Mark Griffiths extols the merits of these bare-stemmed beauties in the world of winter planning, which are both a joy to create and easy to maintain.
For centuries, we’ve grown dogwoods (Cornus) and willows (Salix) for their colourful winter-bare stems and branches, but it’s only in this century that extensive areas have been devoted to them and they have been used en masse as the main materials of a new style of winter planting, notably at the Bressingham Gardens in Norfolk, the Cambridge University Botanic Garden, the RHS Garden Wisley and the Oxford University Parks.
It’s an astonishingly felicitous development. Such plantings are a joy to create and easy to maintain. As for beholding and being among them, even on benighted days, their incandescent branches put the winter blues to rout.
When pruned, most of the plants involved are similar in form: a dense thicket of rod-like stems arising straight from the ground or a short woody base. However, they’re varied enough in colour to generate vivid contrasts. In this category, the best dogwoods are Cornus alba Sibirica and Baton Rouge (sealing-wax red), C. alba Kesselringii (maroon-black) and C. sericea Flaviramea (primrose to mustard yellow).
‘I remember the freezing day at Foggy Bottom in Norfolk when Adrian Bloom first showed me Cornus Midwinter Fire.’
Although these can be used solo, mixed plantings are spectacular in which differing groups or drifts, each of one cultivar, are juxtaposed. For sitting beside or behind them, the best willows are Salix alba Britzensis (brass stem bases, cinnabar to scarlet tips), S. alba var. vitellina (brilliant pale gold), S. daphnoides (aubergine bloomed with silver) and S. x rubens Basfordiana (glowing tawny yellow suffused with vermilion).
A few of the new winter garden’s greatest ornaments don’t conform to this tall, rod-like habit, being more bushy by nature and twiggy in their beauty. Cornus Midwinter Fire is the finest of several similar C. sanguinea cultivars in which the leafless stems and branches pass from pale apricot at their bases through orangey amber to flame at their tips.
In Salix fargesii, the bare branch summits are glossy dark chocolate and the bud sheaths (soon to split, revealing silver catkins) blood red to ruby.
Both of these consort happily with their larger cousins in the foreground of mass plantings, but they’re also indispensable in more confined schemes. I remember the freezing day at Foggy Bottom in Norfolk when Adrian Bloom first showed me Cornus Midwinter Fire, which he’d put in a large terracotta pot. ‘It’s a new shrub we’re offering this year,’ he explained, ‘I thought I’d plant it up with a few things.’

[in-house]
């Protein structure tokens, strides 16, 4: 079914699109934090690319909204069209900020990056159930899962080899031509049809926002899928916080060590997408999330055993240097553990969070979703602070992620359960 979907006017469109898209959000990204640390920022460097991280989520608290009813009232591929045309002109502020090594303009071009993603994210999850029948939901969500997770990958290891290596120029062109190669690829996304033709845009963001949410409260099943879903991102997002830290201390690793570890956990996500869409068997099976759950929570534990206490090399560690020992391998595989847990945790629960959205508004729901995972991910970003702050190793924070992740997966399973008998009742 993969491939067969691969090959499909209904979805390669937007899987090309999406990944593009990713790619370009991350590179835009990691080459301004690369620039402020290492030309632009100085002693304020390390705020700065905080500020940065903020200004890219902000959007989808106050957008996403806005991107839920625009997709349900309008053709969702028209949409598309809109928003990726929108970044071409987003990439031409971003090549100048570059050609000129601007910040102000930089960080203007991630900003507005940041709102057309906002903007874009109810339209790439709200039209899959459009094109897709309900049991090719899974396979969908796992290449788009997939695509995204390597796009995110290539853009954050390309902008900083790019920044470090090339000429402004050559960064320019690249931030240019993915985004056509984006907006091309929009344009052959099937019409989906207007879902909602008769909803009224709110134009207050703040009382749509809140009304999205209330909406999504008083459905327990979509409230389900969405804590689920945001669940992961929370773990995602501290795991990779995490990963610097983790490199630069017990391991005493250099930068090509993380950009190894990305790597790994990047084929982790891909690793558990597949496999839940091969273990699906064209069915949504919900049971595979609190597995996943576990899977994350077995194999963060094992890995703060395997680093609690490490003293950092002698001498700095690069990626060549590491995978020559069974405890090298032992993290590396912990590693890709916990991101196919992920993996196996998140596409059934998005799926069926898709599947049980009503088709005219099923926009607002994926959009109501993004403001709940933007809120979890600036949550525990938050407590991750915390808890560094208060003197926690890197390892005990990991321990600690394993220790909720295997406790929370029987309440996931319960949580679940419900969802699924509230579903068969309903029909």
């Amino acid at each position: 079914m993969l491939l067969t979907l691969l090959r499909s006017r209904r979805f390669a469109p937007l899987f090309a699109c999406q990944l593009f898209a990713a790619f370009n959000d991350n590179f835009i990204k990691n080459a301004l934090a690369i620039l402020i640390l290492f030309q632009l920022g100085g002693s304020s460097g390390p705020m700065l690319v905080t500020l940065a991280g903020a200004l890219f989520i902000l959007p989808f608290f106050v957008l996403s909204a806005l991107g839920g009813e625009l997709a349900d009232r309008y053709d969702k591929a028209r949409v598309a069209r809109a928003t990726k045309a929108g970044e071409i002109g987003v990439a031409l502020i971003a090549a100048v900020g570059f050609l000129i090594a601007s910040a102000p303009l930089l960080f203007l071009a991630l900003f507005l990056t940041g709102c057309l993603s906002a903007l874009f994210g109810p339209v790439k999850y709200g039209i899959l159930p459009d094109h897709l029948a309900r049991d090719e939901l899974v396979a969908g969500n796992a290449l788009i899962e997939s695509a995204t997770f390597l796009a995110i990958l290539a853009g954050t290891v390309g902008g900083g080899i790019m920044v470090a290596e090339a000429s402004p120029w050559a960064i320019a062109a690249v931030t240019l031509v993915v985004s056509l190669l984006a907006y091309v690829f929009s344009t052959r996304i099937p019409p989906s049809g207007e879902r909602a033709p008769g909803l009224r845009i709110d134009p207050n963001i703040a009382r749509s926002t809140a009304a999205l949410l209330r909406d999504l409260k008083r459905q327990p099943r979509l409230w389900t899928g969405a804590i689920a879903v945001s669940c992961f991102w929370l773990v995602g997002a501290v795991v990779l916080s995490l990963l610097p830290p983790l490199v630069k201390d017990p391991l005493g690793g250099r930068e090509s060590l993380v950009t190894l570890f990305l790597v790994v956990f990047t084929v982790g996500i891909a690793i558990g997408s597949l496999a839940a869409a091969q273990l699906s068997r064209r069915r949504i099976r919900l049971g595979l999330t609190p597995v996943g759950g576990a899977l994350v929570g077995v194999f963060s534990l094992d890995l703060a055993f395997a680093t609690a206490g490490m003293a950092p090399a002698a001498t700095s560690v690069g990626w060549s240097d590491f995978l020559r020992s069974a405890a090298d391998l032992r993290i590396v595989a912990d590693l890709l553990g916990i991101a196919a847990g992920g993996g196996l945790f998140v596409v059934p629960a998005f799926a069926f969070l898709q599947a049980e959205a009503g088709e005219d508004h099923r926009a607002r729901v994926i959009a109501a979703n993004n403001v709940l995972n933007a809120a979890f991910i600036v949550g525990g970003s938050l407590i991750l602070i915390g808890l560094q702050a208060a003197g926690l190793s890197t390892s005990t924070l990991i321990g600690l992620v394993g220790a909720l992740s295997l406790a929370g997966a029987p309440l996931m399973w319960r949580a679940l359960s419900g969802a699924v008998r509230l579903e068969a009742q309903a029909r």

Around it in the container, tufts of Galanthus S. Arnott poked through a turf of Ophiopogon planiscapus Nigrescens and hovered over its glossy black, ribbon-like leaves in a ballet of brilliant white. I’ve since seen pots of this perfectly chosen trio warm many a chill terrace.
Favourite locations for larger winter gardens are the shores of lakes and large ponds, where the willows and dogwoods will exult in the damp, even saturated, ground.
However, they’ll succeed anywhere, given full sun and soil that doesn’t dry out for long, and creating them nowhere near water increases the choice of companion plants and the design possibilities. For example, in the dark months, few other garden pleasures can equal walking a gravel path between two deep borders brimming with brilliant wands.
‘A crop of new shoots will soon appear and the cut wands or withies can be put to uses from arched edging for borders to full-blown basketry’
To preserve their looks, you’ll need to perpetuate their youth and that entails pruning them once spring has properly arrived and the new growth is breaking. With cultivars of C. sanguinea, allow a permanent, 2ft to 3ft-tall framework of stems to form and merely cut back any branches that are starting to look dull and barky. The same goes for S. fargesii.
For the other dogwoods and willows, something more radical is in order: the not-so delicate art of stooling. Here, all of the stems are cut down to within a few inches of the ground or of the short stump (the stool) that develops over the years.
As jobs go, it seems drastic, especially if the shrubs are still looking colourful, but a crop of new shoots will soon appear and the cut wands or withies can be put to uses from arched edging for borders to full-blown basketry.
Whether to stool annually or every other year will depend on the specimen’s vigour and your energies. Give new shrubs a couple of years to establish themselves before you begin their pruning regime.
As they’re finding their feet, the most enjoyable part of the exercise begins: choosing and arranging their companions, among them silver-caned brambles (Rubus cockburnianus and R. thibetanus), hellebores, Pulmonaria, spring vetch, snowdrops, aconites, scillas, ferns, woodrushes, sedges, groundcover ivies and evergreen shrubs such as Daphne bholua and Sarcococca. And so winter becomes wondrous, welcome.
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